Monica M. Penick
- Doctoral Candidate
- University of Texas at Austin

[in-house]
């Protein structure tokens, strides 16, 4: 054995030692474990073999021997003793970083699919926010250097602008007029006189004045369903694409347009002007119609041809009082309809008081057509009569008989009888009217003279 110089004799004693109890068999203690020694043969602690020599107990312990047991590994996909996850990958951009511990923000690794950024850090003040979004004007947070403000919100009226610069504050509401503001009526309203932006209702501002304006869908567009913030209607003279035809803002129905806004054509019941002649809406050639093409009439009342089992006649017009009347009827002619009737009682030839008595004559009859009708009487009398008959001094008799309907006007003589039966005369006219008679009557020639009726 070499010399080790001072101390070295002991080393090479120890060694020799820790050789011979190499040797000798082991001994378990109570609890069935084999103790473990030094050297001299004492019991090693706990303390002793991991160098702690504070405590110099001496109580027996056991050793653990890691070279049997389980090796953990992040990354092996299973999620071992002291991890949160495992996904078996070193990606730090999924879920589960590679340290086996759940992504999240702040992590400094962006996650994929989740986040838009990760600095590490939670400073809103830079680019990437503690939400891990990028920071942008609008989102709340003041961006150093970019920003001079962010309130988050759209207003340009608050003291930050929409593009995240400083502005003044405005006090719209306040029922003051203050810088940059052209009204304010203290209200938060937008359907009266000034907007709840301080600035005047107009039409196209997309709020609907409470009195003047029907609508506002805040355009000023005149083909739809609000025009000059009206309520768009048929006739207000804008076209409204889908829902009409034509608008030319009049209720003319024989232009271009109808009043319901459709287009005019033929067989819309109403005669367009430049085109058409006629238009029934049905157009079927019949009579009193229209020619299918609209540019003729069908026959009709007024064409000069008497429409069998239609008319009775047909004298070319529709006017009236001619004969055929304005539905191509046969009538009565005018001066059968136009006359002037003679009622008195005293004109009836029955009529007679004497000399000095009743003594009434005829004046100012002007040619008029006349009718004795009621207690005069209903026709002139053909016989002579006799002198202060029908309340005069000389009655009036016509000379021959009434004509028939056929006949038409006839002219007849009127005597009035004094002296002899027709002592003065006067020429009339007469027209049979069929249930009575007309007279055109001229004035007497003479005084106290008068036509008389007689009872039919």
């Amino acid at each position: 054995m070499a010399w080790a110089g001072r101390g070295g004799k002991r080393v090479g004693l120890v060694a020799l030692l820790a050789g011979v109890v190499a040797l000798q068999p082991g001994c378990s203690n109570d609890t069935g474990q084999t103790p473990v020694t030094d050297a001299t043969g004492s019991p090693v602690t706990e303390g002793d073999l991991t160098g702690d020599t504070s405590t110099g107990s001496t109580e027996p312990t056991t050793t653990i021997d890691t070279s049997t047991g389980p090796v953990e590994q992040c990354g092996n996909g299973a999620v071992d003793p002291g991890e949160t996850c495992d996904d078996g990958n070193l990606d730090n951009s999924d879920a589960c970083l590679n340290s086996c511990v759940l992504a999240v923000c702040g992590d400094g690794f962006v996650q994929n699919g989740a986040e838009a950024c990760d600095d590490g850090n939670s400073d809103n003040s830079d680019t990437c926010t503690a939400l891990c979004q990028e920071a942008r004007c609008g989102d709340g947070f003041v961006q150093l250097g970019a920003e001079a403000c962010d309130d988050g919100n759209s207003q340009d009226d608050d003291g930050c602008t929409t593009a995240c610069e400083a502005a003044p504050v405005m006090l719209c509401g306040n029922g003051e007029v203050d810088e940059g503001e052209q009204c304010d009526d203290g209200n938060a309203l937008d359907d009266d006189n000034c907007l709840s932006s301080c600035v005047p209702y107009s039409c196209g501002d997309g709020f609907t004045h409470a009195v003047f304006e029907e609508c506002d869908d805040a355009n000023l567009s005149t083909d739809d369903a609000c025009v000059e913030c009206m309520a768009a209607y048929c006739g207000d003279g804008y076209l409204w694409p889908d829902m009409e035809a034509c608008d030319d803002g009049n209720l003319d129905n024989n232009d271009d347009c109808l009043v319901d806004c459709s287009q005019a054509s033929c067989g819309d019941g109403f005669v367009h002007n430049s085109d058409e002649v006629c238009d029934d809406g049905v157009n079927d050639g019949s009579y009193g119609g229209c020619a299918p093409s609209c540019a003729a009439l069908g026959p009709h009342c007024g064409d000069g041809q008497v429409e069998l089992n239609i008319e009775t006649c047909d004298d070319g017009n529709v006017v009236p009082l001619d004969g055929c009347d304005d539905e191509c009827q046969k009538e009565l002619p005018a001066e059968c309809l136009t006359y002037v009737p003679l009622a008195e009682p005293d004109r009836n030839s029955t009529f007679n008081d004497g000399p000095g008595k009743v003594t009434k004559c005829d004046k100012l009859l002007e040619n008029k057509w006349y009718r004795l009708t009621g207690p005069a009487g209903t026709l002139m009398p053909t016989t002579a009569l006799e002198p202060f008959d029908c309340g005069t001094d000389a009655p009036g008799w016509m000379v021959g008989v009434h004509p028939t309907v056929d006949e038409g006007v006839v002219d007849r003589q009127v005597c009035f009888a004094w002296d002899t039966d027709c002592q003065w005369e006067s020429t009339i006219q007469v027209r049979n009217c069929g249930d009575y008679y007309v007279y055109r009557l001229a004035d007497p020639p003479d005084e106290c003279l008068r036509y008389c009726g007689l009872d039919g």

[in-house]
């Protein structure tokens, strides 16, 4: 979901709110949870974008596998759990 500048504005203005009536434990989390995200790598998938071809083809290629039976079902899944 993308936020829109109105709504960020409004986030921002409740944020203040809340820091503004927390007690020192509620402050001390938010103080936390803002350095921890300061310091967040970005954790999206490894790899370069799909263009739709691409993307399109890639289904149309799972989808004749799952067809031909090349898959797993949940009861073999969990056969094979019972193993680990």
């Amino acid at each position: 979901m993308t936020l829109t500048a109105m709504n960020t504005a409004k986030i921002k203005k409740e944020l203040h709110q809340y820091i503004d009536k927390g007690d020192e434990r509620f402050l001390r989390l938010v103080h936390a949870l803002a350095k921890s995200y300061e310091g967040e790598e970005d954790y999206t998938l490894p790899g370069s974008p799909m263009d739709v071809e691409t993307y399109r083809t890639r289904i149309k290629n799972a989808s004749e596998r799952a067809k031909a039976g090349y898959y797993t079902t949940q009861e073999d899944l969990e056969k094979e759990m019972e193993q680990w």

This project examines evolving notions of modern domestic architecture in postwar America, as influenced by architectural critic and tastemaker Elizabeth Gordon. As Editor of House Beautiful (1941-1965), Gordon launched a campaign to introduce, package, and sell a new variant of “livable modernism” to an emerging mainstream, middleclass architectural consumer. With the establishment of the Pace Setter House Program in 1948, Gordon created an annual series of exhibition houses that showcased livability and explicitly criticized competing versions of modernism. Set in direct opposition to Orthodox modern architecture codified by Mies va der Rohe and popularized by Arts & Architecture’s Case Study House Program, the Pace Setters offered what Gordon viewed as a humanisitc and distinctly American alternavative, Gordon’s program offers a lens through which to view competing postwar architectural visions, and to broadly examine the interaction between architecture and the culture in which it was created, publicized, adopted, and rejected.